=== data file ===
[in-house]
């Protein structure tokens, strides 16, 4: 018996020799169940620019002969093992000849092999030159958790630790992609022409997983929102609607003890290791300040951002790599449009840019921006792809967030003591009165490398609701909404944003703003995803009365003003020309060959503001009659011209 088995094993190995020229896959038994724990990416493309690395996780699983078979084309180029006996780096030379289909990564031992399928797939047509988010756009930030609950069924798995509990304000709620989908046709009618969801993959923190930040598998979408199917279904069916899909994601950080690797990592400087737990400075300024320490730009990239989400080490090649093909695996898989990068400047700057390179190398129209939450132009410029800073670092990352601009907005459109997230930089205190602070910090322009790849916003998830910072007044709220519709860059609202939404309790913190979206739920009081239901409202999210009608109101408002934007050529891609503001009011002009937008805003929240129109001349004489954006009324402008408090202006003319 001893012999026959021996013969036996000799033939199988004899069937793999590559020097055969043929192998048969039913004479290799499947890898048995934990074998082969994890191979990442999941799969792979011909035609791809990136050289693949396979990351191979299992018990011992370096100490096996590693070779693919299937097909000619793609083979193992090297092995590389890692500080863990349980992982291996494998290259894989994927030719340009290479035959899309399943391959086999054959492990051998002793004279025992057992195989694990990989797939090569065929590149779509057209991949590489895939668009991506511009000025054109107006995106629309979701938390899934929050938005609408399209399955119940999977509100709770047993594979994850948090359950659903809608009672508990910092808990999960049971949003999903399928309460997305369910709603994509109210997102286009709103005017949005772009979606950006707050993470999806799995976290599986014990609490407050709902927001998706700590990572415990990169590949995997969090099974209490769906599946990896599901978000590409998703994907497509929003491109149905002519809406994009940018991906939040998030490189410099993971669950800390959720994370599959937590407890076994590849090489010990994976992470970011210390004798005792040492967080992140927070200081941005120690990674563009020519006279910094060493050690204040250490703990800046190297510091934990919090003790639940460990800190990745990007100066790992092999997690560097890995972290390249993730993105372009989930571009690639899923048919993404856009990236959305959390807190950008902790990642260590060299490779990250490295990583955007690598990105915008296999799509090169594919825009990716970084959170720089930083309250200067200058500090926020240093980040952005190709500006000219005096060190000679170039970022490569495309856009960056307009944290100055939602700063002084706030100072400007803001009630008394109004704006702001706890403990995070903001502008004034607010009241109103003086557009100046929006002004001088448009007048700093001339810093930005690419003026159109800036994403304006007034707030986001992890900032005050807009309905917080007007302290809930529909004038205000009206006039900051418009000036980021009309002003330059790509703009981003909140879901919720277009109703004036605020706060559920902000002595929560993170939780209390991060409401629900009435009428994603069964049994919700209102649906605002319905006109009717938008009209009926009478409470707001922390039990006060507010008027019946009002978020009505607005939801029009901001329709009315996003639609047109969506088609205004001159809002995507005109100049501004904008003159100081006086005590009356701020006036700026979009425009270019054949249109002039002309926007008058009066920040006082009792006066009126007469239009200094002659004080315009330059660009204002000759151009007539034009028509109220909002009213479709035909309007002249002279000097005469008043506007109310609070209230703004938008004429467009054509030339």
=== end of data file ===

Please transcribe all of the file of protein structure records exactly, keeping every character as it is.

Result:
[in-house]
């Protein structure tokens, strides 16, 4: 018996020799169940620019002969093992000849092999030159958790630790992609022409997983929102609607003890290791300040951002790599449009840019921006792809967030003591009165490398609701909404944003703003995803009365003003020309060959503001009659011209 088995094993190995020229896959038994724990990416493309690395996780699983078979084309180029006996780096030379289909990564031992399928797939047509988010756009930030609950069924798995509990304000709620989908046709009618969801993959923190930040598998979408199917279904069916899909994601950080690797990592400087737990400075300024320490730009990239989400080490090649093909695996898989990068400047700057390179190398129209939450132009410029800073670092990352601009907005459109997230930089205190602070910090322009790849916003998830910072007044709220519709860059609202939404309790913190979206739920009081239901409202999210009608109101408002934007050529891609503001009011002009937008805003929240129109001349004489954006009324402008408090202006003319 001893012999026959021996013969036996000799033939199988004899069937793999590559020097055969043929192998048969039913004479290799499947890898048995934990074998082969994890191979990442999941799969792979011909035609791809990136050289693949396979990351191979299992018990011992370096100490096996590693070779693919299937097909000619793609083979193992090297092995590389890692500080863990349980992982291996494998290259894989994927030719340009290479035959899309399943391959086999054959492990051998002793004279025992057992195989694990990989797939090569065929590149779509057209991949590489895939668009991506511009000025054109107006995106629309979701938390899934929050938005609408399209399955119940999977509100709770047993594979994850948090359950659903809608009672508990910092808990999960049971949003999903399928309460997305369910709603994509109210997102286009709103005017949005772009979606950006707050993470999806799995976290599986014990609490407050709902927001998706700590990572415990990169590949995997969090099974209490769906599946990896599901978000590409998703994907497509929003491109149905002519809406994009940018991906939040998030490189410099993971669950800390959720994370599959937590407890076994590849090489010990994976992470970011210390004798005792040492967080992140927070200081941005120690990674563009020519006279910094060493050690204040250490703990800046190297510091934990919090003790639940460990800190990745990007100066790992092999997690560097890995972290390249993730993105372009989930571009690639899923048919993404856009990236959305959390807190950008902790990642260590060299490779990250490295990583955007690598990105915008296999799509090169594919825009990716970084959170720089930083309250200067200058500090926020240093980040952005190709500006000219005096060190000679170039970022490569495309856009960056307009944290100055939602700063002084706030100072400007803001009630008394109004704006702001706890403990995070903001502008004034607010009241109103003086557009100046929006002004001088448009007048700093001339810093930005690419003026159109800036994403304006007034707030986001992890900032005050807009309905917080007007302290809930529909004038205000009206006039900051418009000036980021009309002003330059790509703009981003909140879901919720277009109703004036605020706060559920902000002595929560993170939780209390991060409401629900009435009428994603069964049994919700209102649906605002319905006109009717938008009209009926009478409470707001922390039990006060507010008027019946009002978020009505607005939801029009901001329709009315996003639609047109969506088609205004001159809002995507005109100049501004904008003159100081006086005590009356701020006036700026979009425009270019054949249109002039002309926007008058009066920040006082009792006066009126007469239009200094002659004080315009330059660009204002000759151009007539034009028509109220909002009213479709035909309007002249002279000097005469008043506007109310609070209230703004938008004429467009054509030339």